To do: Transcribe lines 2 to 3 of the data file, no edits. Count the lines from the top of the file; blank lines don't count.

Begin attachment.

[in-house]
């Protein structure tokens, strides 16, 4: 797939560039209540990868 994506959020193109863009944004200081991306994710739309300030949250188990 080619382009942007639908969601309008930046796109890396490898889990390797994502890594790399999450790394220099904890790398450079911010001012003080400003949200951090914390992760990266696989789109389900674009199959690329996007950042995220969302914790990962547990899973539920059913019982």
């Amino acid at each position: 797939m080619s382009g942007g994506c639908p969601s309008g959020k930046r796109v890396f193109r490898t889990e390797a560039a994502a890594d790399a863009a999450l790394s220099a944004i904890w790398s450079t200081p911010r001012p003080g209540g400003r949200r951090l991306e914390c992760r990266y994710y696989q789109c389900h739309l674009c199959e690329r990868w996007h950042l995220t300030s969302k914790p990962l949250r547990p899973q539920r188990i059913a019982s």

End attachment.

């Protein structure tokens, strides 16, 4: 797939560039209540990868 994506959020193109863009944004200081991306994710739309300030949250188990 080619382009942007639908969601309008930046796109890396490898889990390797994502890594790399999450790394220099904890790398450079911010001012003080400003949200951090914390992760990266696989789109389900674009199959690329996007950042995220969302914790990962547990899973539920059913019982």
């Amino acid at each position: 797939m080619s382009g942007g994506c639908p969601s309008g959020k930046r796109v890396f193109r490898t889990e390797a560039a994502a890594d790399a863009a999450l790394s220099a944004i904890w790398s450079t200081p911010r001012p003080g209540g400003r949200r951090l991306e914390c992760r990266y994710y696989q789109c389900h739309l674009c199959e690329r990868w996007h950042l995220t300030s969302k914790p990962l949250r547990p899973q539920r188990i059913a019982s």